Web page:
Issue (what's a feature): We should provide a definition of a feature
The most obvious idea is to describe profiles as a list of feature names, for instance, the names of modules, image formats, scripting, and style sheet languages. Specific requirements for some of these are spelled out below.
The semantics of features may be defined by binding them to existing standards, or via additional information supplied as part of an extended profile definition, or accessible via registries.
In practice, in a flat name space, the number of names can get out of hand. As a result, it is desirable to introduce a hierarchical structure into feature names where each level in the hierarchy scopes the name space for the next level of detail. One possible approach for this is described in [RFC2506].
If profile features are described in purely atomic terms it may be necessary to decompose the features into a lot of subsidiary features. The ability to specify exceptions makes it practical to use a higher level description together with the exceptions, leading to much shorter descriptions. These exceptions may be additive or subtractive.
The draft modularization proposed for XHTML includes over 20 modules. If you wanted to define a profile omitting just one of these modules, an additive description would involve some 20 modules, compared with 2 for the case where you can state exceptions.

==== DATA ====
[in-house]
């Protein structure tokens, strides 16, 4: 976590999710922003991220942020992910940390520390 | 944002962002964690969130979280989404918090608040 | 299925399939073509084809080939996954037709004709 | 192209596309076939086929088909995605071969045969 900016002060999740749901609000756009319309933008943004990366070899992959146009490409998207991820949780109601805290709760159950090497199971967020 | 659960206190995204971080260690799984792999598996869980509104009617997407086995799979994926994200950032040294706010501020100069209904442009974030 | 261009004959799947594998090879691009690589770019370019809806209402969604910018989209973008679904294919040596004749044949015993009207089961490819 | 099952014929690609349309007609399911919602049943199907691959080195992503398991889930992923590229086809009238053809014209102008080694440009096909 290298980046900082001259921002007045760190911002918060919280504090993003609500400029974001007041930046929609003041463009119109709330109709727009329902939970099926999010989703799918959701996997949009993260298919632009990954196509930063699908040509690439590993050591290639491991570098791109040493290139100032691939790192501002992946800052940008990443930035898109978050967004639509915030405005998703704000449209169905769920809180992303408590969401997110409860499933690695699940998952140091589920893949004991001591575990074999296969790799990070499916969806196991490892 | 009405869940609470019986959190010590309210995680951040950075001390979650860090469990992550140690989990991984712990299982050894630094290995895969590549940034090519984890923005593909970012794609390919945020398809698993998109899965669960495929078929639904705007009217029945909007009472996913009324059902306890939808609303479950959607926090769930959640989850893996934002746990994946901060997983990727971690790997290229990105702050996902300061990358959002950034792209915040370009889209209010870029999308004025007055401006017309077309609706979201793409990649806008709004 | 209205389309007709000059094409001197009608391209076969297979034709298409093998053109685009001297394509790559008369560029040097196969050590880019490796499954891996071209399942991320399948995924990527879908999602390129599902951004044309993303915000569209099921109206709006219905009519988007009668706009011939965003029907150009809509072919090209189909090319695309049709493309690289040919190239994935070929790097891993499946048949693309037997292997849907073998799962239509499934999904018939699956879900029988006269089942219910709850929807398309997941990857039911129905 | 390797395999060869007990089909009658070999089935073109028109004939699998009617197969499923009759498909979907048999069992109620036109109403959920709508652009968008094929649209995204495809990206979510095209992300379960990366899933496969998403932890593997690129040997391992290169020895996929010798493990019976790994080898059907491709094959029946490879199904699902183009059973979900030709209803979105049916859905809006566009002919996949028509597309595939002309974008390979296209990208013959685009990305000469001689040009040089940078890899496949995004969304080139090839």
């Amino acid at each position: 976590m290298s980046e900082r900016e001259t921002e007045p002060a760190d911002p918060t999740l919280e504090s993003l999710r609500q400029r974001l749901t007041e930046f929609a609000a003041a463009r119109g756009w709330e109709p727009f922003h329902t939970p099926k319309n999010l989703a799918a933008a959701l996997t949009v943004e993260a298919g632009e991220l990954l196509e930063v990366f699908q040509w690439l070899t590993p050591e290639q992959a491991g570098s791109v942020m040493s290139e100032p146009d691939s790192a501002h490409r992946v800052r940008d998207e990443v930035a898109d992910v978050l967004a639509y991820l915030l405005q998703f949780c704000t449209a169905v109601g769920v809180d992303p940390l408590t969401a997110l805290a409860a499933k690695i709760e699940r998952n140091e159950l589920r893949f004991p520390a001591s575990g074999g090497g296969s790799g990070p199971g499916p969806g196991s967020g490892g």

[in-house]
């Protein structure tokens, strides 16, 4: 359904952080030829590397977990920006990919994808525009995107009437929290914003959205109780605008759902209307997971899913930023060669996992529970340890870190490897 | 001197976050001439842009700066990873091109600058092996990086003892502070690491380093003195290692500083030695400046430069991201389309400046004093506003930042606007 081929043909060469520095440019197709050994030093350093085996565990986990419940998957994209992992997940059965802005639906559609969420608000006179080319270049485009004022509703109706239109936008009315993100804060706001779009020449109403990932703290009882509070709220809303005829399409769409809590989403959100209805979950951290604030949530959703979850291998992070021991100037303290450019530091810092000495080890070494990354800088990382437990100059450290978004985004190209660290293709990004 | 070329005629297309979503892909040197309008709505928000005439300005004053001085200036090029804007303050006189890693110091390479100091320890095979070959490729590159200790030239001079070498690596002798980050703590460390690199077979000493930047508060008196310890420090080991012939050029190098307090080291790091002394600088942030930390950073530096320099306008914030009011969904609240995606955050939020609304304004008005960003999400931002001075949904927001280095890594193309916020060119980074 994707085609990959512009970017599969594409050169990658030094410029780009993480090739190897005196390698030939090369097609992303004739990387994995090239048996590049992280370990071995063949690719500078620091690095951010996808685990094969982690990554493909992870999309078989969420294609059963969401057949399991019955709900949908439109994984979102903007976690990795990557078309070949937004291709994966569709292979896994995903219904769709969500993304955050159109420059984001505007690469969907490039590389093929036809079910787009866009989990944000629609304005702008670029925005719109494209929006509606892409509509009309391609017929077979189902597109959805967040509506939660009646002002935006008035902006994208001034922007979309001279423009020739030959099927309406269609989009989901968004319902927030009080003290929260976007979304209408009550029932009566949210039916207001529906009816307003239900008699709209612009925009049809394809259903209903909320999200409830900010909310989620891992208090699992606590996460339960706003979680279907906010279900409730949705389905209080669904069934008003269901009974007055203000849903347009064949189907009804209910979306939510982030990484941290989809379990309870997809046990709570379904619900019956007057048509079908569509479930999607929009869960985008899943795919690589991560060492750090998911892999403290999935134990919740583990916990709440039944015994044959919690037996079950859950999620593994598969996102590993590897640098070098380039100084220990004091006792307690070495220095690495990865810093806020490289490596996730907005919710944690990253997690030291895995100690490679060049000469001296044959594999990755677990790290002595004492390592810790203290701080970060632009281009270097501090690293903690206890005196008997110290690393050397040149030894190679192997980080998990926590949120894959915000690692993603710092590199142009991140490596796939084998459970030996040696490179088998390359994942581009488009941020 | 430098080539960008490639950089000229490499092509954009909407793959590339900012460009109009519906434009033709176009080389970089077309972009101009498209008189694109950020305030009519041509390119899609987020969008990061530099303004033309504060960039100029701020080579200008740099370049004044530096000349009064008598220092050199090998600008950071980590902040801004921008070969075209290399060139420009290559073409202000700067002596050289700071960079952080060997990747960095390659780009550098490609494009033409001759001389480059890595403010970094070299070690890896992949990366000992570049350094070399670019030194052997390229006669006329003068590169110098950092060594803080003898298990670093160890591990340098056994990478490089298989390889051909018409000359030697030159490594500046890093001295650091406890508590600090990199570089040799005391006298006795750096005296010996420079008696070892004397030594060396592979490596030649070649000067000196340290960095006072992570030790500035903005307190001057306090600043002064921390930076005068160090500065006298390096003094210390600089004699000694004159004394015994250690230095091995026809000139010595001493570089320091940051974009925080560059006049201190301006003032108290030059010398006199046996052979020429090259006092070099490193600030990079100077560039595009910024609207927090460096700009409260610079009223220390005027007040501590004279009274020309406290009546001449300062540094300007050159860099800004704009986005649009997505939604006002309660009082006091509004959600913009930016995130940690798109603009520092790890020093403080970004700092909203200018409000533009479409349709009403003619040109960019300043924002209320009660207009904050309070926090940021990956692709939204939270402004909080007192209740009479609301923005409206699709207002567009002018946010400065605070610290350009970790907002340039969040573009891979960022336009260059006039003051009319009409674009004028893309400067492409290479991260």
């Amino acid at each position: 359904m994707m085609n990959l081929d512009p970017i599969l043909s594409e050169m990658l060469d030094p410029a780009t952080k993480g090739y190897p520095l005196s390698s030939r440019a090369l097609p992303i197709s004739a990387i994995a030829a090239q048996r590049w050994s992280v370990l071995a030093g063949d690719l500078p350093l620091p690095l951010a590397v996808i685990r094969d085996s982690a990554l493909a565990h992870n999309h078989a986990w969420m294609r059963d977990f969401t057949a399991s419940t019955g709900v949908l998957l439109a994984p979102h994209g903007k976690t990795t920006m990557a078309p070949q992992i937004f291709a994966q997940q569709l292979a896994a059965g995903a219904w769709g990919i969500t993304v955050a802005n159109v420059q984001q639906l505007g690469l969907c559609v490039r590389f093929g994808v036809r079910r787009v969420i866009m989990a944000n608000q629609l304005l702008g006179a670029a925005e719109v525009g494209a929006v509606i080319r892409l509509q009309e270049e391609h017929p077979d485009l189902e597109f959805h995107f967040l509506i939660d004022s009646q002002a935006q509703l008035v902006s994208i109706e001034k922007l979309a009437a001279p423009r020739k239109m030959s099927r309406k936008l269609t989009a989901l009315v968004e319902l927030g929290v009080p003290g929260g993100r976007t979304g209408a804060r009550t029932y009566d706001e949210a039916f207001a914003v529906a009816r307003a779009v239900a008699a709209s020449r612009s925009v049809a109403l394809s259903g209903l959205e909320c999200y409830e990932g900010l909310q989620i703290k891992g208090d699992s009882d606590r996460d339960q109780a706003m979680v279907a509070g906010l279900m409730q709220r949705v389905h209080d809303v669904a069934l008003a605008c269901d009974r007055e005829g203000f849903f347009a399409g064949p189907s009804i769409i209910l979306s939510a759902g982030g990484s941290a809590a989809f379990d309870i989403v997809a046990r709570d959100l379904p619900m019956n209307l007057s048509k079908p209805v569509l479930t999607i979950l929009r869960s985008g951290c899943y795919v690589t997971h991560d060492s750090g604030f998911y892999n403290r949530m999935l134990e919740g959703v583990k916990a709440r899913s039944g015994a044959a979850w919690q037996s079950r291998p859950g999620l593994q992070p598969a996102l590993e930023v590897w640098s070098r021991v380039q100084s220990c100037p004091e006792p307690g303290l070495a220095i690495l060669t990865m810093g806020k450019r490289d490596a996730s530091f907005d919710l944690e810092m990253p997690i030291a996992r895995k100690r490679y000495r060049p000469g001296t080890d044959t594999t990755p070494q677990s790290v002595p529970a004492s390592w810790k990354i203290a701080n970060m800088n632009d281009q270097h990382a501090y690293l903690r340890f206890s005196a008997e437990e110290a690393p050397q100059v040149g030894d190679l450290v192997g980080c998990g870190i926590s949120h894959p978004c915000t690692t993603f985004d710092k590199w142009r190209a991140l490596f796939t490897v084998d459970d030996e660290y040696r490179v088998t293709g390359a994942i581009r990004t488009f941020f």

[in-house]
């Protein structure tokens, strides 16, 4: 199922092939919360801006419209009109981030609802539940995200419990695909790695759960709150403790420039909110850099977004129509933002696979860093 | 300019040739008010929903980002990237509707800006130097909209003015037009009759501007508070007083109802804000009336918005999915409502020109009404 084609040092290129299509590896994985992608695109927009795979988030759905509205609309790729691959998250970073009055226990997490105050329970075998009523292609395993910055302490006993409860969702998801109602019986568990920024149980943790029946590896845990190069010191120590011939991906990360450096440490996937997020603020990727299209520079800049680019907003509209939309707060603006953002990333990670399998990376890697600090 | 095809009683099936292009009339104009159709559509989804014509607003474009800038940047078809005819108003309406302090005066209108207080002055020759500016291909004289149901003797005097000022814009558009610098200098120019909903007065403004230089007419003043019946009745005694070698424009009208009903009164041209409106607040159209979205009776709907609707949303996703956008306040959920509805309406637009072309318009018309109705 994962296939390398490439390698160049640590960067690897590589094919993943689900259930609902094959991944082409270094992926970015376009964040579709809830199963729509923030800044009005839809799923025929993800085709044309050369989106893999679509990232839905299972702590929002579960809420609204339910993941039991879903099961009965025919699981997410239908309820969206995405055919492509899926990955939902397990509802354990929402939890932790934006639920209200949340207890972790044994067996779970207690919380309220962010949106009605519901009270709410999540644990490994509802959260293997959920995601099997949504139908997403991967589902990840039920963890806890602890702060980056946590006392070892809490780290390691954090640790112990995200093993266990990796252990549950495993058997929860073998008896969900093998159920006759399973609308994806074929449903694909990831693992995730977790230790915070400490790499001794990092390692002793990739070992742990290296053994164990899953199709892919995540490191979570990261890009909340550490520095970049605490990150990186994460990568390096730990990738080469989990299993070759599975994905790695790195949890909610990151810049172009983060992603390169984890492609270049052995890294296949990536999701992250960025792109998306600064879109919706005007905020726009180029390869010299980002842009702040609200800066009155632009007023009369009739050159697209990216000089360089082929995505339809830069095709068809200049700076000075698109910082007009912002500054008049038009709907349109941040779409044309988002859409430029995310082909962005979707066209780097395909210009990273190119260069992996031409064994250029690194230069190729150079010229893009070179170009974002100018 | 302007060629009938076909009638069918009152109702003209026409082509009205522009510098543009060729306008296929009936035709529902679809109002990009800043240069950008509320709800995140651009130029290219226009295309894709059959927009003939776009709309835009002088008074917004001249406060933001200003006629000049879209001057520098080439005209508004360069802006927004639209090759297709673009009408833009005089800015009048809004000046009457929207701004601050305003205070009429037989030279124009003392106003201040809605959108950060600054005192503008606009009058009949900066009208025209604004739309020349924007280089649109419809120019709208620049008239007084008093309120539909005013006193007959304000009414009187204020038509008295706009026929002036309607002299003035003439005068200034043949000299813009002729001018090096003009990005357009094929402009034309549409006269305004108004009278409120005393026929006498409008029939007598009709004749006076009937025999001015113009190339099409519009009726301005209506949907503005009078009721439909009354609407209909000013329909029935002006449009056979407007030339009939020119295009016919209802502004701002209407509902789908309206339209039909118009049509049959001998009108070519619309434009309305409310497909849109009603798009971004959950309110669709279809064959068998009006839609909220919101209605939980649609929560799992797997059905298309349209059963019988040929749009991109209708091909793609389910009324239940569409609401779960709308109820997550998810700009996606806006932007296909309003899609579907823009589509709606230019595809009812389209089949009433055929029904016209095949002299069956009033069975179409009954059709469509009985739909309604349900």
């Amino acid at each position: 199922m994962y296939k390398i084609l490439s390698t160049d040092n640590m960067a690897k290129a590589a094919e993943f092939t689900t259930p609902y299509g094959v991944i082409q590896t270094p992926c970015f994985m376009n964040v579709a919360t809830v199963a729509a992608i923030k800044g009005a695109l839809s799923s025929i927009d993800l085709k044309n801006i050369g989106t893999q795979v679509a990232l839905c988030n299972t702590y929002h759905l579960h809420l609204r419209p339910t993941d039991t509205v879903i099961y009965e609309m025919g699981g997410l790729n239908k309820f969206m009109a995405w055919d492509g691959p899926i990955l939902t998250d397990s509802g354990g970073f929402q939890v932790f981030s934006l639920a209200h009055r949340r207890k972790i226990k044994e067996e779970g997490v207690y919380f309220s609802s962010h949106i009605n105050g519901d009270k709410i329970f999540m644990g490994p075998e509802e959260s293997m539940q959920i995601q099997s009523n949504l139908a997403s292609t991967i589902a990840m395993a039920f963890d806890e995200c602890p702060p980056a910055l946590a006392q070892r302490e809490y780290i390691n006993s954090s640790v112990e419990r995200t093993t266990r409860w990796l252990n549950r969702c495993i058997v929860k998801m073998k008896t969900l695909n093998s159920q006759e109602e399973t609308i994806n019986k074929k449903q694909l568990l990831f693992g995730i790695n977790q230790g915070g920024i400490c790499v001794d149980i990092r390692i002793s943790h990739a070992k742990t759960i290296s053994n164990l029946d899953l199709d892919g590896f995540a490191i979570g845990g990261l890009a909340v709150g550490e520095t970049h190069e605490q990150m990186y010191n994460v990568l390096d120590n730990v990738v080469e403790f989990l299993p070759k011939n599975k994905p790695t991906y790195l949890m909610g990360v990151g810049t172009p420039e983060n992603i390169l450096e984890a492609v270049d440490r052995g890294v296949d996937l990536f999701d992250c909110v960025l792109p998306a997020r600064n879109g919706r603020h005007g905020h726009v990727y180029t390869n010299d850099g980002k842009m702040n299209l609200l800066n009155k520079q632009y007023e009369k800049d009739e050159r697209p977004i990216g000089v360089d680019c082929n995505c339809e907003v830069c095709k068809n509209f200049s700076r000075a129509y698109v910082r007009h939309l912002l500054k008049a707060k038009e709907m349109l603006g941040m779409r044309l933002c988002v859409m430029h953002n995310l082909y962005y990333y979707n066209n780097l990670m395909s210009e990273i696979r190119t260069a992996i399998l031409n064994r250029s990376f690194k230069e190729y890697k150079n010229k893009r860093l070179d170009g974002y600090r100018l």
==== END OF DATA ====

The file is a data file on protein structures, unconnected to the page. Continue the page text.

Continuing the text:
Exceptions can take several forms, for instance, the ability to add a new element, or to add a new attribute to a given element, or a new attribute value to a given attribute. When exceptions act to override some property, that is to take away an element, attribute or value, things become more complex.
One possible approach is to provide an algebra for adding and subtracting modules as a basis for describing document profiles, where the document syntax is defined by reference to a DTD or XML schema specifying the combined effect of the modules. This approach delegates the effort of combining the DTDs or schemas for each module to the author of the profile.
Note: The ability to deal with inheritance and set subtraction could provide the basis for formalizing the effects of module algebra on document syntax. Dave Raggett has studied ways to achieve this using assertion grammars.
A document profile might specify that
image/png support is required, but it is not
necessary for the client to support both features. There are
several features within the HTML, SMIL, and CSS that provide a
means for content developers to specify alternative content:
@media types. This means that a
document profile may indicate that it requires one feature or
another feature, but it is not necessary for the client to
support both features.
The need to say which image formats authors can rely on, e.g.
image/png. In addition, the profile may need to express
constraints on whether animated gifs are allowed, what optional
image/png are supported, and the maximum
file size permitted (e.g. < 20K).
The variations in support for scripting and style sheets across user agents and platforms cause real problems for content developers. Document profiles need to be able to specify constraints on the scripting language and interfaces, and on which style properties and values are supported on what elements. The capability to express these constraints would make it easier to develop transformation tools. For instance, allowing content developers to create content using a clean set of style properties with automatic transformation into markup tuned to the vagaries of particular user agents.
Note: Work on the DOM and on modularizing CSS will go some of the way to alleviate the problem this requirement addresses, but the weak conformance requirements for CSS and scripting (as a whole) means that this problem won't go away altogether.